Political Fix (2 January, 2020)

It’s a Wrap – a Look at the Past year and Decade

It is a no-news-is-good-news story for Visalia when it comes to the yearly wrap up. The city has yet to make the top ten except when it canceled its Fourth of July fireworks show.

I thought the tide had turned for Tulare in 2019. Silly me.

Four out of the top ten stories on the Valley Voice website, and almost all the top stories on facebook, involve Tulare. 2018 was actually worse as it took a serial killer from Exeter to muscle its way past Tulare.

And Tulare spreads the love. The city made national news when Dr. Benny Benzeevi, then running the city’s hospital, hired an international spy group to meddle in an election. While attending a campaign event this fall, a Tulare resident told me that the scandal involving Dr. Benzeevi’s traveling to Israel to hire PsyOps to rig the hospital’s election is still a live story. Some Tulare residents have been contacted by investigative journalist Ronan Farrow from the New Yorker, who originally broke the story, for a possible HBO special.

And now the top ten.

 

1. “Her smile and laugh was the most contagious of anyone who knew her.”

This was the number one read story, hands down.

This was a letter written to the Valley Voice by a grieving father explaining that, contrary to Visalia Times-Delta reporting, his daughter did not commit suicide. A VTD reporter assumed, because her friends were all wearing yellow at her funeral, that she killed herself. Actuality yellow was the teen’s favorite color.

2. “Cannabis Companies Attempt to Bribe Hanford Landlord.”

In October two unidentified cannabis companies vying for a storefront permit bribed a landlord to stop his fight with the city insisting his tenant was a youth facility. WestCare was within the sensitive zone of the two companies’ stores, disqualifying them for a permit. To everyone’s shock the city insisted WestCare was not a youth facility and neither company was eliminated from the running. One of them, Harvest Hanford, actually got the permit.

3. “Tulare PD and councilman butt heads again”

Tulare Police Officer Jarod Boatman accused Tulare City Council Member Carlton Jones of challenging him to a fist fight. Mr. Jones just can’t stay out of the top ten, with last year’s number three article reporting about his fight with the ag industry and losing the mayorship.

4. “Eagle Mountain planning new resort casino”

Eagle Mountain Casino is moving off of the reservation and in a hotly debated move to a lot by the Porterville Airport. Construction will start this summer.

5. “Tulare hospital district sues former counsel, board members”

The Tulare Local Healthcare District voted to sue lawyer Bruce Greene who it says fraudulently represented the district while also representing Dr. Benzeevi, to the obvious benefit of Dr. Benzeevi. The district’s suit caused an avalanche of subpoenas by Mr. Greene, primarily to harass and run up legal expenses of anyone who might testify against him. Mr. Greene subpoenaed The Valley Voice, Dave Adalian and Joseph Oldenbourg and myself for all our records pertaining to him. The Law firm of Melo and Sarsfield got the subpoenas dismissed by asserting newspaper reporting privileges written in the California constitution. Dozens of other Tulare residents are struggling under the burden of Mr. Greene’s legal tactics and have to comply.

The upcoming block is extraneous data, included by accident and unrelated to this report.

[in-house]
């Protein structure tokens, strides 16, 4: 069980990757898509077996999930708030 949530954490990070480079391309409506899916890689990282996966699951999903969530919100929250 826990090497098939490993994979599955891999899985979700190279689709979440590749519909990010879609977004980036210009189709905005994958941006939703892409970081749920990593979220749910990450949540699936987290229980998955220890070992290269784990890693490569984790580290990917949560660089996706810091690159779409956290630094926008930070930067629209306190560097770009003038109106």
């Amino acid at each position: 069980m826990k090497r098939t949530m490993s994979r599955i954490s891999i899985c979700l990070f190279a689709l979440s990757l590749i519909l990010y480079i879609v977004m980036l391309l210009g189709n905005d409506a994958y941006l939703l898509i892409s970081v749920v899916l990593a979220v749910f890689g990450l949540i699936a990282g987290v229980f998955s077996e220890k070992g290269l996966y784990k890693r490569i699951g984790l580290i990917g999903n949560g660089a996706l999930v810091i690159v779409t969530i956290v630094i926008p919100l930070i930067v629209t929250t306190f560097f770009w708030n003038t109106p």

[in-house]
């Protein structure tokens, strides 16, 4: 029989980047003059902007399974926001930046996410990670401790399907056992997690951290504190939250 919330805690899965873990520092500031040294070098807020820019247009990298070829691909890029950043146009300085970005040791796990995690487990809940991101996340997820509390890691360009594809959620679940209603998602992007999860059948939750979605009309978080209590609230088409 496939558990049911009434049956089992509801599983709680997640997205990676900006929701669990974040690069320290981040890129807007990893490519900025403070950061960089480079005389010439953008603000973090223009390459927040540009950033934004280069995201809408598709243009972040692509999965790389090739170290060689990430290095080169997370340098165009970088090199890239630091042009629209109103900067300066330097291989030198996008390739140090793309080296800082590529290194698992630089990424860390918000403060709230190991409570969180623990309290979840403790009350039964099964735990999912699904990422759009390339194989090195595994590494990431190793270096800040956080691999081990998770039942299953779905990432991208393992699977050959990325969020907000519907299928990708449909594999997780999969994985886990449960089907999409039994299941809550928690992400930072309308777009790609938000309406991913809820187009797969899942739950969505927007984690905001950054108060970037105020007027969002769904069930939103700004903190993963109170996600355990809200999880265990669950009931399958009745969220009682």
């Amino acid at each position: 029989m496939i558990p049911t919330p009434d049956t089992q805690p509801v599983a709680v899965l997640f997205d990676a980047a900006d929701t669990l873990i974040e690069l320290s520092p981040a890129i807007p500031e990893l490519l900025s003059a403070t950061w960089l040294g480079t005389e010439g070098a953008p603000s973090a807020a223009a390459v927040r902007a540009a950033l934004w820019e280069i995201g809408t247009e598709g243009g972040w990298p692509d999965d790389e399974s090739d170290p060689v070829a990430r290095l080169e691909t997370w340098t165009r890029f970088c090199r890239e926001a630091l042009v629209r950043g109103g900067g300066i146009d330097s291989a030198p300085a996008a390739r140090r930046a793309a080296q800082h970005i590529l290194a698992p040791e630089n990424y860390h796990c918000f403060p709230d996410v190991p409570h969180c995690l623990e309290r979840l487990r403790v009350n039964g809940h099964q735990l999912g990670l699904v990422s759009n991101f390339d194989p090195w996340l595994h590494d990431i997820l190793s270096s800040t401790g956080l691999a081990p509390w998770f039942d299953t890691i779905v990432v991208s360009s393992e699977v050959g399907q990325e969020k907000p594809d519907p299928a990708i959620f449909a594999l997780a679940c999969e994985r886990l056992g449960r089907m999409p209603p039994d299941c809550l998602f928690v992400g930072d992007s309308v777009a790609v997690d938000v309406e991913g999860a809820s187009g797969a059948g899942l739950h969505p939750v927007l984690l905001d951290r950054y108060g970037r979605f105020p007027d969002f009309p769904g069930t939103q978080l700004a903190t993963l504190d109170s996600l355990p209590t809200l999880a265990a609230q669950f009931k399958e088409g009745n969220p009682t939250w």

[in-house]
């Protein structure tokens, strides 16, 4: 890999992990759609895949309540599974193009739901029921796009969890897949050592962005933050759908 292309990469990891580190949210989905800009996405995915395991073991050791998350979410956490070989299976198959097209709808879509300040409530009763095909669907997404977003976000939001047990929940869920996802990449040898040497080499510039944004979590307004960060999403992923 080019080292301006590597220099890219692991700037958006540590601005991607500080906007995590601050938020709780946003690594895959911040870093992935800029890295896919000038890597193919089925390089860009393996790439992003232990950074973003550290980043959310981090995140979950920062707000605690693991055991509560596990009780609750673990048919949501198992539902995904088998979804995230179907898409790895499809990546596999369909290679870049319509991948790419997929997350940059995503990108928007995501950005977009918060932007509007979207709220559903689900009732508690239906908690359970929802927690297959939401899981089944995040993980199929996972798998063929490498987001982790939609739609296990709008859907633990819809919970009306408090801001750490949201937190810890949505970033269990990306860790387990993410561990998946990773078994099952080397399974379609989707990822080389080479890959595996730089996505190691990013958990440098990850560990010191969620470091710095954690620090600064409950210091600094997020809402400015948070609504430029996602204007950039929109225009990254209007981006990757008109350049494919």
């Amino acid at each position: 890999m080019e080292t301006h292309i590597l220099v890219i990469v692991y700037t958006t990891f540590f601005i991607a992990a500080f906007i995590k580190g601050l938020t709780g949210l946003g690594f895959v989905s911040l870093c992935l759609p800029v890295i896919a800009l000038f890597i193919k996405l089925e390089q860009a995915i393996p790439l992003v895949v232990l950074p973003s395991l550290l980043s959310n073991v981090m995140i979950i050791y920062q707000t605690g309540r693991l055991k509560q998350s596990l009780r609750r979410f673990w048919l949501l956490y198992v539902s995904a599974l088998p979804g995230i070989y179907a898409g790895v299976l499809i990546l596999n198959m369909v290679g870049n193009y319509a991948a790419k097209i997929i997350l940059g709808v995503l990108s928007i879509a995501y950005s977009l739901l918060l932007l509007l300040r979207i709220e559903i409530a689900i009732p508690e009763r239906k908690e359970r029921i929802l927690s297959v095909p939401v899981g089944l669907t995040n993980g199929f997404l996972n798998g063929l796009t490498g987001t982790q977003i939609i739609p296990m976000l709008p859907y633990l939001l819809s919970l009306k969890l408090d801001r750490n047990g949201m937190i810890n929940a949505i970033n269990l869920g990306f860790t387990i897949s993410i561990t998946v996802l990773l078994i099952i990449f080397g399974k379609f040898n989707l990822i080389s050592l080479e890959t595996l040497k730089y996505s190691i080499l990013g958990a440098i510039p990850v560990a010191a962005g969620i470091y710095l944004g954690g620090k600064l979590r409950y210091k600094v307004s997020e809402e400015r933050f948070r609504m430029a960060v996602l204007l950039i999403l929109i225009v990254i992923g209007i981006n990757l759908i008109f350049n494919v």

6. “Former Tulare Cemetery Employee Questions Final Paycheck” – AKA “Pot meet Kettle.”

Former cemetery groundskeeper, Jerry Ramos, misplaced dead bodies, yelled at grieving patrons, missed a ridiculous amount of work and secretly lived for free, utilities included, at the cemetery for years. He even invited a friend to live with him. So when Mr. Ramos sued for back pay after being fired, Board Chair Xavier Avila was stunned to put it politely.

The cemetery board to this day still fights about everything down to meeting minutes and flower pots. But the one thing they agree on is Mr. Ramos is full of bologna. The cemetery allegedly settled with Mr. Ramos for what they would have paid in legal expenses.

7. Political Fix (4 April, 2019) “SLAPP Happy”

Three anti-SLAPP suits unfurled around the same time in Coalinga, Hanford and Lemoore. The Coalinga case is still pending, Hanford was found not to be an anti-SLAPP case, and the City of Lemoore had to pay council member Holly Blair’s legal bills as a result of their filing a temporary restraining order against her to keep her quiet.

8. “Lemoore Files for Restraining Order against Council Member Holly Blair”

9. “Suit Reveals Tulare City Hall Conspiracy”

Michael Lampe, attorney for Tulare Chief of Police Wes Hensley, made public evidence showing council members Carlton Jones and Greg Nunley conspired to “clean house” at city hall with the help of former city manager Joe Carlini. On January 10 Mr. Hensley and Mr. Lampe mediated an out-of-court settlement of $275,000 payment and Mr. Hensley was reinstated as police chief with a three-year contract.

10. “Lemoore City Councilwoman Blair arrested”

In a weird twist after Ms. Blair won her anti-SLAPP suit, she started missing city council meetings to the point she was on the verge of losing her seat. Then in June she was arrested for assault with a deadly weapon (a car) and in July she threatened to kill her husband. Her husband stated that Ms. Blair suffered from a serious mental illness and a court appointed doctor found her incompetent to stand trial. A judge ordered that she be transferred to a state hospital once a bed is available.

Tulare also dominated our top 10 on facebook. Here some of the most popular.

“Tulare County DA can keep Benzeevi assets, judge rules”

The Tulare County District Attorney’s office was allowed to keep assets and property seized from Dr. Benzeevi while the office investigates his actions managing Tulare Regional Medical Center.

“It’s a new day for Tulare County dogs in commercial kennels”